Italian Prime Minister Giuseppe Conte threatened on Monday to resign, telling his two coalition partners to either end their constant feuding or seek new elections.
Mr Conte, an academic with no political support base, called a news conference to make the extraordinary ultimatum after months of bickering inside his year-old coalition of right-wing populists and anti-establishment lawmakers.
"I'm not here just to scrape by or drift," Mr Conte told reporters at his residence. "If they do not clearly assume their responsibilities...then I will resign."
The League and 5-Star Movement have been battling over everything from major infrastructure projects and immigration to the historical significance of national holidays and who was to blame for a cruise ship accident in Venice at the weekend.
The feud has intensified since European parliamentary elections last month in which the League won 34 percent of the vote, leap-frogging above 5-Star and fuelling speculation that League leader Matteo Salvini could ditch his coalition partners.
Mr Salvini took to Twitter even as Mr Conte was talking, saying he wanted to carry on. "We are ready, we want to move forward and don't have any time to lose. The League is in," he tweeted.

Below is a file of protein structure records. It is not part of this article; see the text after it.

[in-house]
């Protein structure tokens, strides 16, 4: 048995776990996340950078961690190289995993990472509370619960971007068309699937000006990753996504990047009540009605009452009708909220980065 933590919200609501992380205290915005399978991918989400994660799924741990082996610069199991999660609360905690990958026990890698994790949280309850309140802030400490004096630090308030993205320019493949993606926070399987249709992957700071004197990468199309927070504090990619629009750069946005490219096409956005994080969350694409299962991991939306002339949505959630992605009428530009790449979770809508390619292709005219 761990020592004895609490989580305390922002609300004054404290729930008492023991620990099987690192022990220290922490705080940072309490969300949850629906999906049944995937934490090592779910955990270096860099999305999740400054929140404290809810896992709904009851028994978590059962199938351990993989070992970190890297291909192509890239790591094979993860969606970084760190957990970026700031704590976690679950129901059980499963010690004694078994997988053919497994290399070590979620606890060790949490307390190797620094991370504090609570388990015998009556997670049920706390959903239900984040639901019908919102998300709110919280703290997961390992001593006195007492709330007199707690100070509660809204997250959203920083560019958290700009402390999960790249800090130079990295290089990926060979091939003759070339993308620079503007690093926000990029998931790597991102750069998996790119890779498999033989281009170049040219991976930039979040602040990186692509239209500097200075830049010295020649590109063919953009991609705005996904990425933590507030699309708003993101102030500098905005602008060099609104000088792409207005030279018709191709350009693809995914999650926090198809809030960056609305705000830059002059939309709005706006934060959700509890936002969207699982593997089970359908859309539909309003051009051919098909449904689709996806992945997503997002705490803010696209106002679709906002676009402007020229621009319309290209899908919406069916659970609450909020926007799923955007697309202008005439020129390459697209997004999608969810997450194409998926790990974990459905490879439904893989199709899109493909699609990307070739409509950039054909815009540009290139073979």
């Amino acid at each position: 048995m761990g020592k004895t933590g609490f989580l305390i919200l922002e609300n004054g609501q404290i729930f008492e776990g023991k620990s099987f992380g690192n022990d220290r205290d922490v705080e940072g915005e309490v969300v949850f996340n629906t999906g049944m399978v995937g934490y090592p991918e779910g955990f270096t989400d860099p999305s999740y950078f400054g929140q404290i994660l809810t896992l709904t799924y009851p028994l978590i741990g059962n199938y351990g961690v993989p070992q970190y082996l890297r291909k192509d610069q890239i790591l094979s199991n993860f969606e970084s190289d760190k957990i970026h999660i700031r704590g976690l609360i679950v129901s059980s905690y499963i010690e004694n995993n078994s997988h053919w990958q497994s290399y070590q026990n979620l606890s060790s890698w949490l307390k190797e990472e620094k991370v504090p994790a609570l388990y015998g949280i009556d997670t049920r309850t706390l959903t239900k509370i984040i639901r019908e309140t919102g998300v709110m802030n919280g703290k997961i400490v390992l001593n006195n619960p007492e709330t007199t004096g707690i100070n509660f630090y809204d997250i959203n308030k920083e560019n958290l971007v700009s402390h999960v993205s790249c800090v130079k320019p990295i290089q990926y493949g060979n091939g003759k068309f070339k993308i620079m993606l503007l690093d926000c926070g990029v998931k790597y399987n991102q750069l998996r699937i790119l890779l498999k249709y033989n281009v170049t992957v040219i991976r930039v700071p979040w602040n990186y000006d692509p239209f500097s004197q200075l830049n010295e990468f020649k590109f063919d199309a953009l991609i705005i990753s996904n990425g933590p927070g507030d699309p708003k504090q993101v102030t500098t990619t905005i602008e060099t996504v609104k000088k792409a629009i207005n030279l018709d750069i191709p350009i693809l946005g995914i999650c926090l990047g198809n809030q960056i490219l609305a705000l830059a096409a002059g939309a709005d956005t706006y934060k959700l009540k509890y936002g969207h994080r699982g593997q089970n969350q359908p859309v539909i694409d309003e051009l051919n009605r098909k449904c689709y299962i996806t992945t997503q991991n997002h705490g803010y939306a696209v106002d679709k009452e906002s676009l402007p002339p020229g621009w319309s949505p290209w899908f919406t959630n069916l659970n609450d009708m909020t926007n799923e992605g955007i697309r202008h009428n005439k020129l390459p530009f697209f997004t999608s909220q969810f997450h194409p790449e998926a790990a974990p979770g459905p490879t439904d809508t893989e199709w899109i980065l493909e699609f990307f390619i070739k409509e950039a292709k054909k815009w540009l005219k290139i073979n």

There was no immediate response from 5-Star leader Luigi Di Maio, whose position has been weakened by the EU election rout, which saw 5-Star lose half its support in just over 12 months.
Mr Conte said he had underestimated the impact of non-stop electioneering this year ahead of the EU vote and that a week after the ballot the atmosphere remained bad.
Mr Conte told reporters his cabinet faced a complex 2020 budget and said Italy needed the confidence of financial markets.
During the recent government infighting, investors sold off Italian bonds, raising fears for Rome's ability to manage its enormous public debt of around 2.3 trillion euros (Dh9.5 trillion).
"We must not let sterile controversies and pointless arguments waste our precious energy or distract from government objectives," Mr Conte said.
Italy faces the possibility of European Union disciplinary procedures this week for a breach of EU fiscal rules, which Salvini says are outdated and harmful to the Italian economy.
Mr Conte said any EU sanctions would be very harmful, adding that the government had to abide by EU budget rules until such time as they could be changed. Repeated sniping from within coalition ranks only undermined his position, he said.
"All problems, even the thorniest, can be tackled, but a climate of co-operation and mutual help is needed. Without this, it is difficult to face such delicate challenges."
Since the EU election, Mr Salvini has demanded extreme tax cuts for Italy and dismissed EU calls for fiscal discipline.
Italian media reported on Monday that if Mr Conte could not restore order to his government, President Sergio Mattarella would probably dissolve parliament in July and set a new election for September.